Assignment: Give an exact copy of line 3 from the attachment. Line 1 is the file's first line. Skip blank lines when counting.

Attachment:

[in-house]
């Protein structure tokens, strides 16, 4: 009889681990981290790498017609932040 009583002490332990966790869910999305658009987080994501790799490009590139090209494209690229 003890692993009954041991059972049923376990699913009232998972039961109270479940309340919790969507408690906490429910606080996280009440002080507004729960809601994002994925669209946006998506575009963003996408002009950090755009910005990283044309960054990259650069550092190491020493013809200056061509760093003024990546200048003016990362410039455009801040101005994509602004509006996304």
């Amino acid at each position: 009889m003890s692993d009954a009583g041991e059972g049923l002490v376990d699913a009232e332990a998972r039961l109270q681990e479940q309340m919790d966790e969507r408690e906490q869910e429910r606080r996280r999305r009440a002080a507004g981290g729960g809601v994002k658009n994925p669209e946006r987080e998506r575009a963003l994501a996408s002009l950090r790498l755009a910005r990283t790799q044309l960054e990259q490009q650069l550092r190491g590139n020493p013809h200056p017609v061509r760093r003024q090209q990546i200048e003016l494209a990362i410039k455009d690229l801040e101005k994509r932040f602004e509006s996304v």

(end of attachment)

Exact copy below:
């Amino acid at each position: 009889m003890s692993d009954a009583g041991e059972g049923l002490v376990d699913a009232e332990a998972r039961l109270q681990e479940q309340m919790d966790e969507r408690e906490q869910e429910r606080r996280r999305r009440a002080a507004g981290g729960g809601v994002k658009n994925p669209e946006r987080e998506r575009a963003l994501a996408s002009l950090r790498l755009a910005r990283t790799q044309l960054e990259q490009q650069l550092r190491g590139n020493p013809h200056p017609v061509r760093r003024q090209q990546i200048e003016l494209a990362i410039k455009d690229l801040e101005k994509r932040f602004e509006s996304v």